Best Amaro to Sip Neat, Mix in Cocktails, or Enjoy as a Digestif
Best Amaros to Sip Neat or Mix in Classic Cocktails
1. Amaro Montenegro
Complex and mysterious, amaro is steeped in history and many brands have closely guarded, storied recipes. One of the most famous is Amaro Montenegro, which has been made with the same secret blend of 40 herbs since 1885 when it was first dreamed up in Bologna, Italy. Some amari can be biting and astringent, but Montenegro has a subtle bitterness. “While it’s a favorite of dyed-in-the-wool amaro fans, it’s also gentle enough to coax those who might be hesitant in the realm of bitters,” says Tad Carducci, bartender and director of outreach and engagement for Gruppo Montenegro. For a drinkable dessert, try the “M&M.” It pairs equal parts Amaro Montenegro with mezcal, Carducci recommends, or Montenegro and tonic with an orange slice as a simple alternative to a gin & tonic.
[$34.99, 750 ml bottle; totalwine.com]
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2. Amaro Averna
With a strong backbone of earthy, bitter flavors, this Sicilian liqueur is made with the essential oils of lemons and bitter oranges. It’s the perfect addition for a more complex whiskey sour, says Jeremiah Duncan, beverage director at Wood in Chicago. “I also get notes of black tea and root beer from it,” Duncan says.
[$34.99, 750 ml bottle; drizly.com]
3. J. Rieger’s Caffe Amaro
Think of amaro and your mind probably drifts to the idyllic producing regions of Italy, not Missouri. But hear us out: J. Rieger’s Caffe Amaro, made in collaboration with Kansas City-based coffee roasters, is one that can stand with the best of ‘em. “The Caffe Amaro has become a favorite over the years, with a distinct coffee aroma on the nose and layers of flavor beneath it,” says James Beard Award-winning bartender Charles Joly, co-founder of Crafthouse Cocktails. “The bitterness lands squarely and doesn’t hold back—and that is one of the key attributes we should see in the category.” He recommends sipping it neat or using it in place of a coffee liqueur.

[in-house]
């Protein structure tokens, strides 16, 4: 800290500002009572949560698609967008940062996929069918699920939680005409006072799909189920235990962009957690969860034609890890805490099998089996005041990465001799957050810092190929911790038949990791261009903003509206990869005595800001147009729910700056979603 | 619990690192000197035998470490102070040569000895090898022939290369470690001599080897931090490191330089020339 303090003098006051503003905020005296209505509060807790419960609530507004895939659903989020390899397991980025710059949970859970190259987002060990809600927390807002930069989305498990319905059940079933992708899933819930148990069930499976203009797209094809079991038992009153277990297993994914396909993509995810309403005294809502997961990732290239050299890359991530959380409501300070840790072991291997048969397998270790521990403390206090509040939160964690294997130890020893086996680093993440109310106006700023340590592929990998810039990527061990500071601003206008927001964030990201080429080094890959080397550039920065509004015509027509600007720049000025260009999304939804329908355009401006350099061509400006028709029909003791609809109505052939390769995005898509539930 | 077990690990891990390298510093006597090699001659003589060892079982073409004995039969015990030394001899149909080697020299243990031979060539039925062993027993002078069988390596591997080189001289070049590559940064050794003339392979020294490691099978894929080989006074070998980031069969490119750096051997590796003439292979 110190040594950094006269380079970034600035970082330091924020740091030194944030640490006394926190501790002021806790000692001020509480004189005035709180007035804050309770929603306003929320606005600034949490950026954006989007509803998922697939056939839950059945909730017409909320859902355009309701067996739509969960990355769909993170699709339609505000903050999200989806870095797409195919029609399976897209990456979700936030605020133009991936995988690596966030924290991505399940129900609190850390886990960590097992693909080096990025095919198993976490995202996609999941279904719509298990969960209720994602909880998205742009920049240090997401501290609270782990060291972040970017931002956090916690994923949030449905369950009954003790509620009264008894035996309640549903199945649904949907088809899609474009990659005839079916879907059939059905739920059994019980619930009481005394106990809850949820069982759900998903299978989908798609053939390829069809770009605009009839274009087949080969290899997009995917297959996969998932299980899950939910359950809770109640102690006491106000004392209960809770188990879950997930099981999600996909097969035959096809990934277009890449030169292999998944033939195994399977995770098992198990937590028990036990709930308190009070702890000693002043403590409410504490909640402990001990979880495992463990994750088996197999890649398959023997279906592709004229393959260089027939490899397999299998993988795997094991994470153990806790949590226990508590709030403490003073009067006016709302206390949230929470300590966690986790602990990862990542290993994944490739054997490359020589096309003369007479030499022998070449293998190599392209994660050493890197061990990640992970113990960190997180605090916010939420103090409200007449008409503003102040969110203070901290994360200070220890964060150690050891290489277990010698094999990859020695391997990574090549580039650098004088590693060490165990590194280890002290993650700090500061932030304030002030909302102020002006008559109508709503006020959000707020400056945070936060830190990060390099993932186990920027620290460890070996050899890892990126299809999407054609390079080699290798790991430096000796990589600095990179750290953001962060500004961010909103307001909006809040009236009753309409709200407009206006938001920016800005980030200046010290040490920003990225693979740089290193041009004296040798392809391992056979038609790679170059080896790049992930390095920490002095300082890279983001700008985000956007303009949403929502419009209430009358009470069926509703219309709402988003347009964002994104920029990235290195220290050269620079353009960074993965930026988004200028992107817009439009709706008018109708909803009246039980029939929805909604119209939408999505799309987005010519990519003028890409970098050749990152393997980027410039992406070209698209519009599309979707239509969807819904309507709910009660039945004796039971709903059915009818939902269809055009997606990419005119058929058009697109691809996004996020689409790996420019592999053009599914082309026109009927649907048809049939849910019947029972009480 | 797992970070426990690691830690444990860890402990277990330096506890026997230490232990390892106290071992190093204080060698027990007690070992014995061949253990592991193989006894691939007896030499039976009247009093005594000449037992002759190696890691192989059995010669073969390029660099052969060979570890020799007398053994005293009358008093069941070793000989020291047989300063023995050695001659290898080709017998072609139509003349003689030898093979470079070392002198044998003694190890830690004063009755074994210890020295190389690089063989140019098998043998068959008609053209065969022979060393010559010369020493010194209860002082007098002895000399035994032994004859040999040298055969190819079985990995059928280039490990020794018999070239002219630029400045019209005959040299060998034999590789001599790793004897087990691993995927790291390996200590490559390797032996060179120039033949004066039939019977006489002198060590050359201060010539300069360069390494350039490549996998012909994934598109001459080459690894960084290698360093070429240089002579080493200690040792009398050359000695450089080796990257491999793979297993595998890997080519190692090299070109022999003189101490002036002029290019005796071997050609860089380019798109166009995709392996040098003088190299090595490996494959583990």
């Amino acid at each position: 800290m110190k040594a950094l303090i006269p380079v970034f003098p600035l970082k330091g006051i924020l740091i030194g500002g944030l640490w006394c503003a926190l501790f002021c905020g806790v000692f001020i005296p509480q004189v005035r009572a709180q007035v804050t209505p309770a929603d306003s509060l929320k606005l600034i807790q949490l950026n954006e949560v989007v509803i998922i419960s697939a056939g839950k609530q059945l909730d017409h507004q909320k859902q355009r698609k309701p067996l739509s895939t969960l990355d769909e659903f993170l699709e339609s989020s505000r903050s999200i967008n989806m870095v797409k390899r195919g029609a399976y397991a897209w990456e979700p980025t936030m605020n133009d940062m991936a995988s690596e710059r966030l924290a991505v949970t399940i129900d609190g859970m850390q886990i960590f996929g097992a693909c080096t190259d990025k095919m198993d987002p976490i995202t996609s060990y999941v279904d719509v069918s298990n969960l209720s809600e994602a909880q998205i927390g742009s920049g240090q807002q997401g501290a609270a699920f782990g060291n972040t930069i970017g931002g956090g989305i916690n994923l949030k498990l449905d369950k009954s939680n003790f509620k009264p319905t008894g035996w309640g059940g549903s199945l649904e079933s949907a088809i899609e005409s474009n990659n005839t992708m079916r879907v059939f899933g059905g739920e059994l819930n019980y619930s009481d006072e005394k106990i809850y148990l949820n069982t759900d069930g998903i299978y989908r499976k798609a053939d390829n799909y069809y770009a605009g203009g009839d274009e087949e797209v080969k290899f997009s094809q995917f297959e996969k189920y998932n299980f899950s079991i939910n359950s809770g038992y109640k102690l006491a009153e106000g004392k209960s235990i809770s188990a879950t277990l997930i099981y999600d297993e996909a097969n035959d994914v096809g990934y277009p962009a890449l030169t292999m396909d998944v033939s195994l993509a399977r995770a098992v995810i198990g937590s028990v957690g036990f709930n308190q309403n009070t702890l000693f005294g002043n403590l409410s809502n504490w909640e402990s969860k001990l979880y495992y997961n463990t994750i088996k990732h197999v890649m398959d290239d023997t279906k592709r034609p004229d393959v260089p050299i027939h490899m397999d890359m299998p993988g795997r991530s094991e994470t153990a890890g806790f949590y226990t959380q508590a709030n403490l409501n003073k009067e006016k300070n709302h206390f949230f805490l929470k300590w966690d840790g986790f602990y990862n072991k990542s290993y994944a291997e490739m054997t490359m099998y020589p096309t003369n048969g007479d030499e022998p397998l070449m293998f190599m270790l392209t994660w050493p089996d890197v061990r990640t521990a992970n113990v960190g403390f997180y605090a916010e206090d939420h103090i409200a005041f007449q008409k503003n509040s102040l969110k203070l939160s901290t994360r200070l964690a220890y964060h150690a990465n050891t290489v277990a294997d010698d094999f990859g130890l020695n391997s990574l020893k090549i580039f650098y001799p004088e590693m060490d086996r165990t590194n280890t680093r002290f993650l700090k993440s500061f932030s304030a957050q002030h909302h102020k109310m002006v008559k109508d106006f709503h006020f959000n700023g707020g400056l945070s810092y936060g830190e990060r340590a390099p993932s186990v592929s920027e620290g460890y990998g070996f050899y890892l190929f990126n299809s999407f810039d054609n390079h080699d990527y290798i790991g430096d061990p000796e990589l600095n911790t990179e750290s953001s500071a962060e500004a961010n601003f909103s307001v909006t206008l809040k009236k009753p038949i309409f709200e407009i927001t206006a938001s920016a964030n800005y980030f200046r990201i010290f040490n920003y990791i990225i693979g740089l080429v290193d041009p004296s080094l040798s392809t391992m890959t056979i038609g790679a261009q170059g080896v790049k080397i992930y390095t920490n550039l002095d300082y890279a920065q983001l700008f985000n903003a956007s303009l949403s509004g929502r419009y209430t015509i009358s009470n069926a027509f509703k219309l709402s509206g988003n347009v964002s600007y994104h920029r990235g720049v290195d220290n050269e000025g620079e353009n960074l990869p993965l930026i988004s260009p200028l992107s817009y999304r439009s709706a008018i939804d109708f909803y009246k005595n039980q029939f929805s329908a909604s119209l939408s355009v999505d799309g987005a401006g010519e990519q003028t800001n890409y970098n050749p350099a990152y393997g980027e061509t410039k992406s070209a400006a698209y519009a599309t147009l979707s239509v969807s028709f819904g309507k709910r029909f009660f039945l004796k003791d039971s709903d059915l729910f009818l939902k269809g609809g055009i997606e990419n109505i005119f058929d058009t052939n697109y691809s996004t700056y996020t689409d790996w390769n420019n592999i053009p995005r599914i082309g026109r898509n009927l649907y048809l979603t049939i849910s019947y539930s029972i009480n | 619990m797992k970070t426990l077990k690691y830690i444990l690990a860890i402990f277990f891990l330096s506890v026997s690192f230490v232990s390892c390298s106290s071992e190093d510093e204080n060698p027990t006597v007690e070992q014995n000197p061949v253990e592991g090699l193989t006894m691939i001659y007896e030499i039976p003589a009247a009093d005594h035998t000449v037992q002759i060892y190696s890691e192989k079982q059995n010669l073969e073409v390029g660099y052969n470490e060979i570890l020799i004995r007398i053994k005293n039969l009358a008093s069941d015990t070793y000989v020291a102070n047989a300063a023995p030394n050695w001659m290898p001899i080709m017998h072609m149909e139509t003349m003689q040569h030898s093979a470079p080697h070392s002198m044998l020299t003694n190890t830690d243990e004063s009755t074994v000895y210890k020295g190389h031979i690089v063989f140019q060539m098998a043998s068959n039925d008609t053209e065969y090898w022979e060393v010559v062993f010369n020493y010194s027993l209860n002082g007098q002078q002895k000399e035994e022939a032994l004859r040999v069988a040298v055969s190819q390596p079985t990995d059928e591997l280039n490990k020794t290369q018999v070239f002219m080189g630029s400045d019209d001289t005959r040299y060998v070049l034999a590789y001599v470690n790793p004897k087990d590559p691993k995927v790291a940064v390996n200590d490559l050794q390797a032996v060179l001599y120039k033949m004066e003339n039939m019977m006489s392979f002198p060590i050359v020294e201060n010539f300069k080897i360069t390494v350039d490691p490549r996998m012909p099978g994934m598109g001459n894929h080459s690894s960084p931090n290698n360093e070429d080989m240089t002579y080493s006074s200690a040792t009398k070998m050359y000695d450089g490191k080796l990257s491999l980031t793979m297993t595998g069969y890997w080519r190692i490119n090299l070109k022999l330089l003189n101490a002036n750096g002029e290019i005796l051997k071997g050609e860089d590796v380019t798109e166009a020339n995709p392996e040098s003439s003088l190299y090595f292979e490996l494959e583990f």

[$29.99, 750 ml bottle; drizly.com]
For those who don’t love the bitter bite of amaro, try Cardamaro, recommends Chuckiy Bement, beverage director of B. Hospitality (The Bristol, Formento’s) in Chicago. It’s made with milk thistle and cardoon (in the sunflower family), which make it a great aperitif or digestif. You can use it instead of vermouth in a cocktail. While light, it still has the spiced components that draw people toward amaro in the first place. And, for its story, it’s made at a historic winery in Canelli owned by the founding family. The cellars also happen to be a UNESCO World Heritage Site.
[$22.99, 750 ml bottle; drizly.com]
5. Amaro Dell’Erborista
For those looking for a powerful amaro, give Dell’Erborista a try. It’s smoky, bitter, and has hints of amber honey, Bement says. (The smoky qualities come from the herbs and bark that’ve been cooked over woodfire). Bracing and strong, this amaro is one that’s unapologetically in the sipping category, Bement says.
[$64.99, 1L; astorwines.com]
6. Braulio Bormio Amaro Alpine
Braulio is approachable enough for a novice amaro drinker and interesting enough for an expert. “It has a perfect balance of alpine herbaceous notes with dried fruit qualities,” says Ashley Santoro, beverage director at Golden Age Hospitality (as well as Bar Blondeau and Le Crocodile in Brooklyn, NY). Pour it neat, served at cellar temperature, she recommends, or try it with a splash of soda. Hone in on notes of juniper and peppermint.
[$39.99; 1L; totalwine.com]
7. The Pathfinder Hemp and Root
For a non-alcoholic option that’s as complex as full-proof amari, The Pathfinder Hemp and Root is in a category of its own, says Tyler Jones, bar manager at Life on Mars in Seattle, WA. Sometimes he gets earthy, bitter hemp notes, other times baking spices or rich caramel. Try this hemp-based, non-alcoholic spirit as a boilermaker with a crisp mineral water—or simply pour it over rocks with a grapefruit twist.
[$35; 500 ml; drinkthepathfinder.com]
8. Amaro Dell’Etna Antico D’Erbre
Fragrant blood oranges grown at the base of Sicily’s Mt. Etna distinguishes this amaro. Using a recipe from 1901, the makers forage herbs from Mt. Etna. It’s got notes of bitter orange, powdered cocoa, clove, and cinnamon. Expect rich flavor, gentle sweetness, and tremendous terroir from the volcanic soil, says Steven Clement, co-founder of Lost & Found in Cincinnati.
[$36.96; 1L; astorwines.com]